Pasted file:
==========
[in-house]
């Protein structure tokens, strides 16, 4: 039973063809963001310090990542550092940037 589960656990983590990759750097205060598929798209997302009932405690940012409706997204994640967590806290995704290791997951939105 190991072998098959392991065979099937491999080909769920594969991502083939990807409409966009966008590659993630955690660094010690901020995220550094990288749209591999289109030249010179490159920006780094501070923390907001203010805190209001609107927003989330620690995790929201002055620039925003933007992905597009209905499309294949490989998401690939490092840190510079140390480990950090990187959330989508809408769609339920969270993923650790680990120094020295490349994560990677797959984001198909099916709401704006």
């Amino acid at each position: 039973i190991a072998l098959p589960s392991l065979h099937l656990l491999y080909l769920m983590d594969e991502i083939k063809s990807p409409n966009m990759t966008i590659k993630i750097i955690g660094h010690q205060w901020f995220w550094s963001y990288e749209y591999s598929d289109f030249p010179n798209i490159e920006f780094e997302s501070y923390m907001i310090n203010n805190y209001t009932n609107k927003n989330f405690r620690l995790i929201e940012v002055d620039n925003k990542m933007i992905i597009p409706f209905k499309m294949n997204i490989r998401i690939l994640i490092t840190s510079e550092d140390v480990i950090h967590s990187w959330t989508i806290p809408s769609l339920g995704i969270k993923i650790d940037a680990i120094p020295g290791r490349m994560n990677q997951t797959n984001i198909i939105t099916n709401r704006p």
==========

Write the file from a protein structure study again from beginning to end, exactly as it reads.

[in-house]
């Protein structure tokens, strides 16, 4: 039973063809963001310090990542550092940037 589960656990983590990759750097205060598929798209997302009932405690940012409706997204994640967590806290995704290791997951939105 190991072998098959392991065979099937491999080909769920594969991502083939990807409409966009966008590659993630955690660094010690901020995220550094990288749209591999289109030249010179490159920006780094501070923390907001203010805190209001609107927003989330620690995790929201002055620039925003933007992905597009209905499309294949490989998401690939490092840190510079140390480990950090990187959330989508809408769609339920969270993923650790680990120094020295490349994560990677797959984001198909099916709401704006």
């Amino acid at each position: 039973i190991a072998l098959p589960s392991l065979h099937l656990l491999y080909l769920m983590d594969e991502i083939k063809s990807p409409n966009m990759t966008i590659k993630i750097i955690g660094h010690q205060w901020f995220w550094s963001y990288e749209y591999s598929d289109f030249p010179n798209i490159e920006f780094e997302s501070y923390m907001i310090n203010n805190y209001t009932n609107k927003n989330f405690r620690l995790i929201e940012v002055d620039n925003k990542m933007i992905i597009p409706f209905k499309m294949n997204i490989r998401i690939l994640i490092t840190s510079e550092d140390v480990i950090h967590s990187w959330t989508i806290p809408s769609l339920g995704i969270k993923i650790d940037a680990i120094p020295g290791r490349m994560n990677q997951t797959n984001i198909i939105t099916n709401r704006p």